“Those were great responses and if you were talking to a snowman what would you say?”

I select two or three students who are following the correct protocol to respond to the question.

“Those were also great responses. I would like you to listen to what I am about to read.”

How to Talk to Your Snowman,” by Beverly McLoughland.

Use words that are pleasing,

Like: freezing

And snow,

Iceberg and igloo

And blizzard and blow,

Try: Arctic, Antarctic,

Say: shiver and shake,

But whatever you say,

Never say: bake.”

 

I pause for a few moments and then I say, “Can anyone tell me anything about what I just read?”

I select two or three students who are following the correct protocol to respond to the question.

“Those were great responses. Emily said it was a poem and she is right. Finnley said it had rhyming words like snow and blow, and shake and bake. Thomas said it had mostly cold words in it. He is right there are lots of cold words in the poem and only one hot word. Why do you think a snowman does not want to hear any hot words?”

I select a student who is following the correct protocol to respond to the question.

“You are absolutely right Owen. He does not want to hear any hot words because they make him melt. Well today at one of the work stations you will have to come up with three cold words and one hot word to complete your very own poem.”

“Your cold and hot words can be nouns or adjectives. Who remembers what a noun is?”

I select a student who is following the correct protocol to respond to the question.

“Yes Emily; a noun is a naming word for a person place or thing. So an example would be Jack Frost, Antarctica, or Klondike.”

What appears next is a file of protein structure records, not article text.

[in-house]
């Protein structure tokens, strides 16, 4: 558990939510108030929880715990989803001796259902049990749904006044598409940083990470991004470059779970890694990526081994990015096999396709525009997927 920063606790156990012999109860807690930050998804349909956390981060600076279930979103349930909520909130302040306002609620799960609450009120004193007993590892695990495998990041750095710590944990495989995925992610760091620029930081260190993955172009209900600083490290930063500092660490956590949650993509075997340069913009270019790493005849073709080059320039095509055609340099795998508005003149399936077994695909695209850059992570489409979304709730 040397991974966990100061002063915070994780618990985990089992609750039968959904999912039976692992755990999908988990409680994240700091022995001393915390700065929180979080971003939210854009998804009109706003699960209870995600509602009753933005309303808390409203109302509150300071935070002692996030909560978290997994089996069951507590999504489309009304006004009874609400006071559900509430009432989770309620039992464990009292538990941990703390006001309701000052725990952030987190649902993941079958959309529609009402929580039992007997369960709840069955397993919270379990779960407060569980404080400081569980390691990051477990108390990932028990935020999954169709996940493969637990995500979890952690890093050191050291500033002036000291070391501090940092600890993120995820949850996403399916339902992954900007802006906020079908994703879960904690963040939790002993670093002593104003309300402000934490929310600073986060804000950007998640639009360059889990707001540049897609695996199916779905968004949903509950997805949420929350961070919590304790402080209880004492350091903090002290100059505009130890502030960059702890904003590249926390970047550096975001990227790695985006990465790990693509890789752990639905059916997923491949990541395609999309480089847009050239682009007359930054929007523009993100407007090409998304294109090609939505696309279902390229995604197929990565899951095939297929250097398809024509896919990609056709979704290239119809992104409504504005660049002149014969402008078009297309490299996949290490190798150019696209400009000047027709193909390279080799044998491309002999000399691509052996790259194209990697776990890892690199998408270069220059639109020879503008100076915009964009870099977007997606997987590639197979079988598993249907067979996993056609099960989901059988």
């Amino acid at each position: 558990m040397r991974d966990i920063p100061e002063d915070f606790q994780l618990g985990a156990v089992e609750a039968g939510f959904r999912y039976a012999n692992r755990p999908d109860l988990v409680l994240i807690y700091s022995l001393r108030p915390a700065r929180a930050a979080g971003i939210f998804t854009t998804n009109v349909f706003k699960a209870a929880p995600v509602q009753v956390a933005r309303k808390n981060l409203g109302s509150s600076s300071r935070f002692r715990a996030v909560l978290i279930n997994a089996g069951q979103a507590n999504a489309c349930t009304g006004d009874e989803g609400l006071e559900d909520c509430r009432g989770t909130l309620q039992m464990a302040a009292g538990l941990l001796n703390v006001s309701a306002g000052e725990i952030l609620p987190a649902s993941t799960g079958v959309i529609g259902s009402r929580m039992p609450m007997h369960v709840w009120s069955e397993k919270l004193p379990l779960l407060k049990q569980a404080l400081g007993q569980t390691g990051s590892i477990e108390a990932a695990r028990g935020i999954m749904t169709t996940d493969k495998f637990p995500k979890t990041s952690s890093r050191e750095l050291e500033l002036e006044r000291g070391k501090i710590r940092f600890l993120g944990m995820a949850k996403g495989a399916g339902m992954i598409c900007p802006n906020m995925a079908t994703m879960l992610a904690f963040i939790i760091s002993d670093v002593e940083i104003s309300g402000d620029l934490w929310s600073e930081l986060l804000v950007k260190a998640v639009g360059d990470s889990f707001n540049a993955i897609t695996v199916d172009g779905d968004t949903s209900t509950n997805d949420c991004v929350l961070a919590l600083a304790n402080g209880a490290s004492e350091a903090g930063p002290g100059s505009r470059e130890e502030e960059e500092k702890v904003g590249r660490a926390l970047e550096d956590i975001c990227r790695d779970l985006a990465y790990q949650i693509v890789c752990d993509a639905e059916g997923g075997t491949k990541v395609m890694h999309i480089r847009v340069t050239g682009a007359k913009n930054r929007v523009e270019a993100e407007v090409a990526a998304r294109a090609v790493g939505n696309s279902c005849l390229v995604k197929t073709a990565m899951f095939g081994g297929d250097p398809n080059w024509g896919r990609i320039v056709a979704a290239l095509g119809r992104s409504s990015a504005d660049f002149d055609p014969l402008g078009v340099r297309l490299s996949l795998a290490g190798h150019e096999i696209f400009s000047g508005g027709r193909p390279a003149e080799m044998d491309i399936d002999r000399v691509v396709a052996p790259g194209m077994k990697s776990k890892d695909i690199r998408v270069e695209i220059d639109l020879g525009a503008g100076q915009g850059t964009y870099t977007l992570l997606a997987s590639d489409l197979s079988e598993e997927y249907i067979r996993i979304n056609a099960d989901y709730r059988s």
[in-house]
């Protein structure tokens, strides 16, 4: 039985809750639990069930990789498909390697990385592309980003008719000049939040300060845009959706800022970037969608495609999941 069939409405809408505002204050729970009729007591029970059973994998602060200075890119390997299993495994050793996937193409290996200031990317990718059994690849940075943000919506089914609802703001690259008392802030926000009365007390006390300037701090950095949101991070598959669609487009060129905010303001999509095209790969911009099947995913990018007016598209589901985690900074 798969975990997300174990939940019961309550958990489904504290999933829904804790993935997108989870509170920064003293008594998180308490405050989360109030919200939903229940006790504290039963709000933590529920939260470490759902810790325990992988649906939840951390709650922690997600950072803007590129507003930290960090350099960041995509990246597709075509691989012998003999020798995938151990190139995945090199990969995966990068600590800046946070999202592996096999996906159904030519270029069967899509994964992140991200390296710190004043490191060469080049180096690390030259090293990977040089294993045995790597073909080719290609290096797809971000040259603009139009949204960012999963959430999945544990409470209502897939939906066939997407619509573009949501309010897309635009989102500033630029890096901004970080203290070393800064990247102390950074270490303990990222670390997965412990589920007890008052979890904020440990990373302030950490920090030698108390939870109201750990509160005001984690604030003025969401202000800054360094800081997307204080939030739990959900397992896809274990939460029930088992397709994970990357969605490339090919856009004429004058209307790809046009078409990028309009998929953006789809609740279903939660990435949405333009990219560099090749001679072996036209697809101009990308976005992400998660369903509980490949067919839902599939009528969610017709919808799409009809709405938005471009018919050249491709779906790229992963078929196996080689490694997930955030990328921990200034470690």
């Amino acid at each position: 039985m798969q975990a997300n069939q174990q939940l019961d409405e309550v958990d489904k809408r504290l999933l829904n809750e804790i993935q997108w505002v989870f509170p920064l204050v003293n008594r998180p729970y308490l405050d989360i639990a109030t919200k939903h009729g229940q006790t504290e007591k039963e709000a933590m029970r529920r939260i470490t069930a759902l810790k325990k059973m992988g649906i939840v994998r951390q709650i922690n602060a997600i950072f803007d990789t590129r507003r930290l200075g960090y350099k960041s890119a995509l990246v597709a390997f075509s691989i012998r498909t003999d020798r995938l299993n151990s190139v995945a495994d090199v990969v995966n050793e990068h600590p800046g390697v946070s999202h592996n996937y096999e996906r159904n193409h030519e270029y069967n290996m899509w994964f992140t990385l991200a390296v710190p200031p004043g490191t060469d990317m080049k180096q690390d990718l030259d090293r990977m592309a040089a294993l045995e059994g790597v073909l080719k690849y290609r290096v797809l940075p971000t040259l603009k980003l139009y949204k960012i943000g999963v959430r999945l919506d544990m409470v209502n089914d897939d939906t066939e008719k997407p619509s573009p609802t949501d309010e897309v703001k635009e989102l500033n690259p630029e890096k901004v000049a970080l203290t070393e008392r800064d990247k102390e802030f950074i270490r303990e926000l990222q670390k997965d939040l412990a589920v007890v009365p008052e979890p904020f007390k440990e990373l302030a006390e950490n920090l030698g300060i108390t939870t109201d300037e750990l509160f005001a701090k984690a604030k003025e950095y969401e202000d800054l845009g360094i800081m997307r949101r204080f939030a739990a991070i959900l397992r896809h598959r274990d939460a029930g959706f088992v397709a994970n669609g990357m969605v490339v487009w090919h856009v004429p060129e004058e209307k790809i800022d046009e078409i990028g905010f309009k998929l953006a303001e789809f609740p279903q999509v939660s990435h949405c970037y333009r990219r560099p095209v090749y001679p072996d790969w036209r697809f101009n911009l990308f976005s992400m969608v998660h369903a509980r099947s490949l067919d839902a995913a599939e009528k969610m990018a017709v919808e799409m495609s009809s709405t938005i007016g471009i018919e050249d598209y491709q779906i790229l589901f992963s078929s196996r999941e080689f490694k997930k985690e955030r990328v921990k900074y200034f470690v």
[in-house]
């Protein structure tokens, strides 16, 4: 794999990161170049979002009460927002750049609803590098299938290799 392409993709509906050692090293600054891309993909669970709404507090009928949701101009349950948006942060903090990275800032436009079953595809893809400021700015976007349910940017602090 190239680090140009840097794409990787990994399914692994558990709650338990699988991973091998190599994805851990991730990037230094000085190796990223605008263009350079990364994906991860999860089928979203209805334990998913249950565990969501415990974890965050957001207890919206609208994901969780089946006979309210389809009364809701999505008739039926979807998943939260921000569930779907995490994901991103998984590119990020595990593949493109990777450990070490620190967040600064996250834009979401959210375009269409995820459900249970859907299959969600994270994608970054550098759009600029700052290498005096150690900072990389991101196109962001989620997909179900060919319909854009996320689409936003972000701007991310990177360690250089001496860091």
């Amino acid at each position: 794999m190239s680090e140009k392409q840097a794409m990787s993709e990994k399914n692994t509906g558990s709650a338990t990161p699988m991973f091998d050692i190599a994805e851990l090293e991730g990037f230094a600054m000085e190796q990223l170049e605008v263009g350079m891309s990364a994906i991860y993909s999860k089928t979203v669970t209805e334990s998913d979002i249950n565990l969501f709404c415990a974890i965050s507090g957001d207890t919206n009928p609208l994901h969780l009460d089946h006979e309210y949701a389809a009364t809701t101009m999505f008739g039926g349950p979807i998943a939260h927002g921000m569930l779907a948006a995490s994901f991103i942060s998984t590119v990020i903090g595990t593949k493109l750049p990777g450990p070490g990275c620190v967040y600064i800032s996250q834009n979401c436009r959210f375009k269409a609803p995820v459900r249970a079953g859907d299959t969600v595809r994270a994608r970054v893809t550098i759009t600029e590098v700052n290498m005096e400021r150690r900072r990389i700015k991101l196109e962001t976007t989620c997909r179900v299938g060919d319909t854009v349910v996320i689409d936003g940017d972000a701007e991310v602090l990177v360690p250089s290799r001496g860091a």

“Does anyone remember what an adjective is?”

I select a student who is following the correct protocol to respond to the question.

“Well done Rachel; an adjective is a describing word. So an example would be freezing, chilly, or icy.” 

Working on expanding students vocabulary

 I hold a blank master for the students to see. “You will need to put your name on this paper. Then you will need to think of how many hot words?”

Hands-On Math Around the Year, by Jacqueline Clarke. ISBN 0-590-96725-8   

I allow the students to call out the answer, “Three!”

“That’s right three. And then you will need to come up with how many hot words?”

Once again I allow the students to call out the answer, “One!”

“That’s right one. After you have finished your poem you will need to add details to the picture to make it interesting for the reader.”   

“When you are done writing your poem and adding some details to your snowman image you may come and let me know if you would like to practice reading aloud to an audience. I will film you reading and then you can watch it and decide if you want to share it with the class or not.”

“Does anyone have any questions?”

 

Once I feel the group has a good grasp of the instructions I send the students over one table group at a time to maintain a safe and orderly classroom. It usually sounds like this;

“Table number one let’s go have some snowman poem fun.

Table number two, you know what to do.

Table number three, hope you were listening to me, and

Table number four, you shouldn’t be here anymore.”

 

Allow the students 15 minutes to work on this activity. Set a visual timer and remind the students to look at the timer so they will use their time wisely. 

Students working 1      Students working 2

Closure

10 minutes

When the time is up I blow two short blasts on my whistle and use the “Stop, look, listen” technique mentioned above.